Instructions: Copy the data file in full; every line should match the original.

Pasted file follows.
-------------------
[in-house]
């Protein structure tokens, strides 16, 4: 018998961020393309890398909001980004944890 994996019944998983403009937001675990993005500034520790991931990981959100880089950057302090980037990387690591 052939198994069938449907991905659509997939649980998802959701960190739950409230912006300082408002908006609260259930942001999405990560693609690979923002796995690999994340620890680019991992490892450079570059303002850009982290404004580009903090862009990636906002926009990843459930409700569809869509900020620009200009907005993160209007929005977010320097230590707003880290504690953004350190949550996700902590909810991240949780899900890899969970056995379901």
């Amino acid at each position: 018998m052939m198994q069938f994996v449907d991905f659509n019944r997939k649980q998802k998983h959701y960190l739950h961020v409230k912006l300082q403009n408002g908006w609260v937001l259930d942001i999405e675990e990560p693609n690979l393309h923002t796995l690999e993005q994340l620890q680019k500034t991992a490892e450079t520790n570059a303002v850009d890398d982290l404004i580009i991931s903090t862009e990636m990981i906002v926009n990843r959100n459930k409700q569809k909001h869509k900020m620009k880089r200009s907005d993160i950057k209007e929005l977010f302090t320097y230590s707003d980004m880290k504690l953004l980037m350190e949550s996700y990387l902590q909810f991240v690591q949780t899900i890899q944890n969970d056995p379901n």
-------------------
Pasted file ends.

[in-house]
């Protein structure tokens, strides 16, 4: 018998961020393309890398909001980004944890 994996019944998983403009937001675990993005500034520790991931990981959100880089950057302090980037990387690591 052939198994069938449907991905659509997939649980998802959701960190739950409230912006300082408002908006609260259930942001999405990560693609690979923002796995690999994340620890680019991992490892450079570059303002850009982290404004580009903090862009990636906002926009990843459930409700569809869509900020620009200009907005993160209007929005977010320097230590707003880290504690953004350190949550996700902590909810991240949780899900890899969970056995379901």
């Amino acid at each position: 018998m052939m198994q069938f994996v449907d991905f659509n019944r997939k649980q998802k998983h959701y960190l739950h961020v409230k912006l300082q403009n408002g908006w609260v937001l259930d942001i999405e675990e990560p693609n690979l393309h923002t796995l690999e993005q994340l620890q680019k500034t991992a490892e450079t520790n570059a303002v850009d890398d982290l404004i580009i991931s903090t862009e990636m990981i906002v926009n990843r959100n459930k409700q569809k909001h869509k900020m620009k880089r200009s907005d993160i950057k209007e929005l977010f302090t320097y230590s707003d980004m880290k504690l953004l980037m350190e949550s996700y990387l902590q909810f991240v690591q949780t899900i890899q944890n969970d056995p379901n």